For example:

Once in a while

Now and then

Dictionaries don't provide labeling for every phrase in terms of whether it's formal, informal, slang, etc.

2 Answers 2


If you look up the word occasionally in Longman Dictionary of Contemporary English, it has "S2" next to it, and if you hover over that, it explains that this means it is one of the top 2,000 most common words in spoken English.

Although Longman also defines the phrases "now and then" and "once in a while", it unfortunately doesn't attempt to indicate their frequency.

The best known way to find how much a word or phrase is used is to search for the phrase on Google NGrams. However, this only searches written English, and includes formal texts.

There are searchable corpora of spoken English as well as written, and Longman use these to calculate their statistics. The British National Corpus and the Corpus of Contemporary American English each contain large amounts of spoken material (transcribed and searchable). At https://www.english-corpora.org/coca/ (login required, but free), you can select 'Search' and 'Chart' to see the frequency by "section". For example, in the SPOK (spoken word) section of COCA, "now and then" has a frequency of 6.18 per mil, while "once in a while" is 7.52 per mil - not a great deal higher, to my mind. But for most learners, doing corpus searches is unlikely to be worth while (and it would be easy to make mistakes doing so, for example where a phrase has multiple meanings); plus, most of the sites dedicated to this are liable to prompt you periodically to upgrade to a paid account.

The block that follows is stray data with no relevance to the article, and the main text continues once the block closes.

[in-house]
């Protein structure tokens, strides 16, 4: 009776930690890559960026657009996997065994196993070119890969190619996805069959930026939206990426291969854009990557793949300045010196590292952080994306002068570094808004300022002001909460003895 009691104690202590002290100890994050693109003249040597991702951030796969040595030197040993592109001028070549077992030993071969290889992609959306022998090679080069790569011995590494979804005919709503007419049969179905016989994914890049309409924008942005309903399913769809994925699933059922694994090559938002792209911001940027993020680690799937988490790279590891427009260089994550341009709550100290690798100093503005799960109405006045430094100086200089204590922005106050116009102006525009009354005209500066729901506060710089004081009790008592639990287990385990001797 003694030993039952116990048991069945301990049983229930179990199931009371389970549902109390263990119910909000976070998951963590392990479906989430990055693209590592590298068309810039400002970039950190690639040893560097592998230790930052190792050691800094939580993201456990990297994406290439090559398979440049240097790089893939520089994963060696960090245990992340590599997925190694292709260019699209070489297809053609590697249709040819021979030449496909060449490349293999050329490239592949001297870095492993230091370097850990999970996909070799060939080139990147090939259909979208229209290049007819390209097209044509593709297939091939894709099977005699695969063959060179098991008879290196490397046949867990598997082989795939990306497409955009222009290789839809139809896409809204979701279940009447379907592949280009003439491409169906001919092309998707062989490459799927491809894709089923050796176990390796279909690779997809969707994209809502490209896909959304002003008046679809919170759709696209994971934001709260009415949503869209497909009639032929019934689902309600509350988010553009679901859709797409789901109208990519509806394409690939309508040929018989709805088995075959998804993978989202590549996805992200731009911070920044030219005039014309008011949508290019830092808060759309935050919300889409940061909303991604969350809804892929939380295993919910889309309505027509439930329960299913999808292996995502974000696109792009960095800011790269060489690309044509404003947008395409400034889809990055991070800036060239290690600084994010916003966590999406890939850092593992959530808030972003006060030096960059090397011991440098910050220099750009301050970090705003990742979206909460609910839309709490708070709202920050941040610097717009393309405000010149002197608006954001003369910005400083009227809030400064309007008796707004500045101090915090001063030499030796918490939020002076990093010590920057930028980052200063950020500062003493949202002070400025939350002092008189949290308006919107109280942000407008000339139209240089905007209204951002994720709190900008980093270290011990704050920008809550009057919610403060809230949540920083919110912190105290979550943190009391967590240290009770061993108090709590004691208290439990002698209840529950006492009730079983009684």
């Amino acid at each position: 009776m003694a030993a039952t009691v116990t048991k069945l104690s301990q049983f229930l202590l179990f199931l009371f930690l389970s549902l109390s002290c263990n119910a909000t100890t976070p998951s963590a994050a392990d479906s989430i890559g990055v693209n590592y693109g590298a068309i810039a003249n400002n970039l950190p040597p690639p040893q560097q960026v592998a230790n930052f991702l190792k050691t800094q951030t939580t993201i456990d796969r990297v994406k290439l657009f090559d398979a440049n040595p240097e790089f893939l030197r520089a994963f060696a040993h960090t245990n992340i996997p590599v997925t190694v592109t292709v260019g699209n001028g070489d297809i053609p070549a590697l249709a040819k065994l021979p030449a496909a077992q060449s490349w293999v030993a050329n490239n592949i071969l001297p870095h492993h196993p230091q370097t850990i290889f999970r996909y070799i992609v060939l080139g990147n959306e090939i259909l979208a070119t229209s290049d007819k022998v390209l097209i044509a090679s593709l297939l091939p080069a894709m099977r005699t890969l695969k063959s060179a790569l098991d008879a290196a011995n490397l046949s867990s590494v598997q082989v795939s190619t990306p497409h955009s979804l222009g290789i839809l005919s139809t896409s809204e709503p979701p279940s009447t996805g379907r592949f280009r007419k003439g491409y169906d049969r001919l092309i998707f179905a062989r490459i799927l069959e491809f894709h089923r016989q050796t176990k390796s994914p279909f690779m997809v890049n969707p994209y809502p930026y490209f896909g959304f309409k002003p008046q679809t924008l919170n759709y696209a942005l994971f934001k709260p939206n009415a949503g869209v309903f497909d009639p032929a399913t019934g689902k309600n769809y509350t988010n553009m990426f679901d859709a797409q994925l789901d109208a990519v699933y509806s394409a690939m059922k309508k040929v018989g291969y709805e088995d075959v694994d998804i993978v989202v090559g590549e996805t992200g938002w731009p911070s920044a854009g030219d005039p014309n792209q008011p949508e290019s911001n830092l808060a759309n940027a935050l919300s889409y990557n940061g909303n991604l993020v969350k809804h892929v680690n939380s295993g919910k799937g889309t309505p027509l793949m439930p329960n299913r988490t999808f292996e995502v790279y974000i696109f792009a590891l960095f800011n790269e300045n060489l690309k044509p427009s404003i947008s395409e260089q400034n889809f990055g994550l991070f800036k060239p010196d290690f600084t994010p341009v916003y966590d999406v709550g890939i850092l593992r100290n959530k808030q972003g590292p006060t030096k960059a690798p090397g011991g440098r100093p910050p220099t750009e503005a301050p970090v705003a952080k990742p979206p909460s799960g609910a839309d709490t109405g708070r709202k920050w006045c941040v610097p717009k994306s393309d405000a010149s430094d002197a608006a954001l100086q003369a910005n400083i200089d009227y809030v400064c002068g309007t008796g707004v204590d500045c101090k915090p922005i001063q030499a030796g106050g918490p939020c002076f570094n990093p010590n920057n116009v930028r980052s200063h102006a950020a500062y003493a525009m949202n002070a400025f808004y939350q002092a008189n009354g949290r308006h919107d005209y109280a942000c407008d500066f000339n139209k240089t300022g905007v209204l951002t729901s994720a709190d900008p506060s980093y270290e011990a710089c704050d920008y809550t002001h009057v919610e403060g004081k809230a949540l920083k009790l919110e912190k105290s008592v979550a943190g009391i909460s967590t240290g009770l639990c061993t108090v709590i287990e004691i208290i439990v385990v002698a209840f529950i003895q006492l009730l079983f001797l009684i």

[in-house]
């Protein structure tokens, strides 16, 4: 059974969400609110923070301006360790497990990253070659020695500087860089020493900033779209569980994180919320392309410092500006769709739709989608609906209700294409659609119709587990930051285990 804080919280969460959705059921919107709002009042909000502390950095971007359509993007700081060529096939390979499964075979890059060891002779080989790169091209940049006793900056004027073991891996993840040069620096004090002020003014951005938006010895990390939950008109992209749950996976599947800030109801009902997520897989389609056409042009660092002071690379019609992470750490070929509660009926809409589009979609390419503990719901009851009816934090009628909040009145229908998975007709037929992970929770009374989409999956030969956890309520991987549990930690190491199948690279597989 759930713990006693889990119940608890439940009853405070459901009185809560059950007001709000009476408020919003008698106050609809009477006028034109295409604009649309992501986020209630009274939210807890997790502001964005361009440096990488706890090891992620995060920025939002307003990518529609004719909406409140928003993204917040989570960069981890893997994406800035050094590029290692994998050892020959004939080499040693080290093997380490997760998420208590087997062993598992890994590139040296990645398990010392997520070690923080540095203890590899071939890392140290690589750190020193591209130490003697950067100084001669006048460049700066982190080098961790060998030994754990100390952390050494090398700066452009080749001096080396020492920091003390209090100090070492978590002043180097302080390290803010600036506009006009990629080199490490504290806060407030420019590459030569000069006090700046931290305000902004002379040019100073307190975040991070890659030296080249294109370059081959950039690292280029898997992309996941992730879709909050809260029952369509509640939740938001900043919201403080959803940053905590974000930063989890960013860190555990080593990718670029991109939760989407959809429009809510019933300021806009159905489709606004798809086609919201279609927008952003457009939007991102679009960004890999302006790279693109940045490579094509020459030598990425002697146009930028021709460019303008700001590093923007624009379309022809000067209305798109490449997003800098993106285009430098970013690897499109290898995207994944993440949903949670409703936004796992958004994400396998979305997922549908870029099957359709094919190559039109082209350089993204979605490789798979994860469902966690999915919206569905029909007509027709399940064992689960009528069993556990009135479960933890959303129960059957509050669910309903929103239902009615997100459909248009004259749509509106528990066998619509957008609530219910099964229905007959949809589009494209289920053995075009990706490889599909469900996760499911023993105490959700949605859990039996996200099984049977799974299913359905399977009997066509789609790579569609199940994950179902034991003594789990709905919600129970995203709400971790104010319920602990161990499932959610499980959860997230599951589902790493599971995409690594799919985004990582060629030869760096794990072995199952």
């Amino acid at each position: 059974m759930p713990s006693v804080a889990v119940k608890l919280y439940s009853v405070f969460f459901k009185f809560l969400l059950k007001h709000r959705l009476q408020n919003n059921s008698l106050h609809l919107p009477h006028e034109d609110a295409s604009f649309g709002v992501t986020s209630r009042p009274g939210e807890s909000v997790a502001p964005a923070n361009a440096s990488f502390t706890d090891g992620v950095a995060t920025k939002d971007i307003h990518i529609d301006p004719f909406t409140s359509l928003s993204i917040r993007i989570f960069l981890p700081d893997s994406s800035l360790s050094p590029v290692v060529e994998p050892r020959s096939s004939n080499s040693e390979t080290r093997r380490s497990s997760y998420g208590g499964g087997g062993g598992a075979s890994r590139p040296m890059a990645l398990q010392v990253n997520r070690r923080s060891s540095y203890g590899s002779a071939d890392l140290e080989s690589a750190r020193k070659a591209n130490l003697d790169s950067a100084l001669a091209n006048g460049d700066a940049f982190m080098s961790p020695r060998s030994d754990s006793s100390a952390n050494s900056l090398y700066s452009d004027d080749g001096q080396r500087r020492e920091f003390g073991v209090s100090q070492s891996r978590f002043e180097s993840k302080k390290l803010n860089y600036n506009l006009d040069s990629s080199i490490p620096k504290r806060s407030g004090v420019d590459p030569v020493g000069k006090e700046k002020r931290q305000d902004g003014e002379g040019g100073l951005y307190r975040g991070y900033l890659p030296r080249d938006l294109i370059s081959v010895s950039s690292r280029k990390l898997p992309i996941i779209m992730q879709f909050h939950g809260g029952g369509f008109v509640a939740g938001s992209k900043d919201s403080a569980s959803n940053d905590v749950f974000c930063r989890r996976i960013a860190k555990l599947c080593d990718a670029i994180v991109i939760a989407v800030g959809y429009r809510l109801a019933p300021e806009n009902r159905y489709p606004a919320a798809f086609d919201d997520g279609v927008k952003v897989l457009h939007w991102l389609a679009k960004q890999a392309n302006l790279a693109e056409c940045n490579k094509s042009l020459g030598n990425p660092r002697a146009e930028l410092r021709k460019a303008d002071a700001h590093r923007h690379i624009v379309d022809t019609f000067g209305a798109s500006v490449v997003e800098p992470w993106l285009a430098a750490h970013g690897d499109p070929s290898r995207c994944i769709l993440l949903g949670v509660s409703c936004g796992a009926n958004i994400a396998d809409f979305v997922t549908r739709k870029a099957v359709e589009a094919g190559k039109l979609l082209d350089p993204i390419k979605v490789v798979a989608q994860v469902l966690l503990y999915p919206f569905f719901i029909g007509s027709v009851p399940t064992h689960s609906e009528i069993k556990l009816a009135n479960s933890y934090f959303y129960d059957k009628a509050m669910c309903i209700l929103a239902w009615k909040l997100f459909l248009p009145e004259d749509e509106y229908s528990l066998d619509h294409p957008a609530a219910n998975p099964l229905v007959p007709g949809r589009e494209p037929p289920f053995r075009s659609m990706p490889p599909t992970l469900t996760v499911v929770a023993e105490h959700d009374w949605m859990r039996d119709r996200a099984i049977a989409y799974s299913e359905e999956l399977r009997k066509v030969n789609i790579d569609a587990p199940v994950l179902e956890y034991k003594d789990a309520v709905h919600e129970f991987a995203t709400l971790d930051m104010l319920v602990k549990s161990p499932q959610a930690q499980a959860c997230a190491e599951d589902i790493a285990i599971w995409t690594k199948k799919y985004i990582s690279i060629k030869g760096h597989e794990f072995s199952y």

You mentioned that:

Dictionaries don't provide labeling for every phrase in terms of whether it's formal, informal, slang, etc.

But generally speaking, if a word or phrase isn't labelled, then you can assume it is in general use and is neither particularly formal nor particularly informal. Of course, there are exceptions to this. The main one is Merriam-Webster: even when it comes to words (let alone phrases), M-W is extraordinarily sparse with its usage indicators. For instance, it doesn't note that "pinch" (in the sense of "steal") is informal, nor that the phrase "muck around" is informal, nor that "summer" (in the sense of "year") is literary. Lexico, Cambridge, and Macmillan are much better in this respect, as is M-W's Learner's Dictionary, interestingly.

Still, even the better dictionaries don't tell you everything. Hence "it's" isn't marked as informal in Lexico, and yet most people would probably argue for its complete exclusion from formal essays.


Once in while refers to something you do occasionally, but not regularly.


Once in a while I go hiking.

Now and then refers to something you do occasionally, but periodically.


We go to the movies now and then, but not as often as we used to.

Hope this helps.

  • @rose : online dictionaries do mention whether a phrases is formal or informal ( Macmillan , the free dictionary ,ect.)
    – EngFan
    Feb 3, 2017 at 9:13

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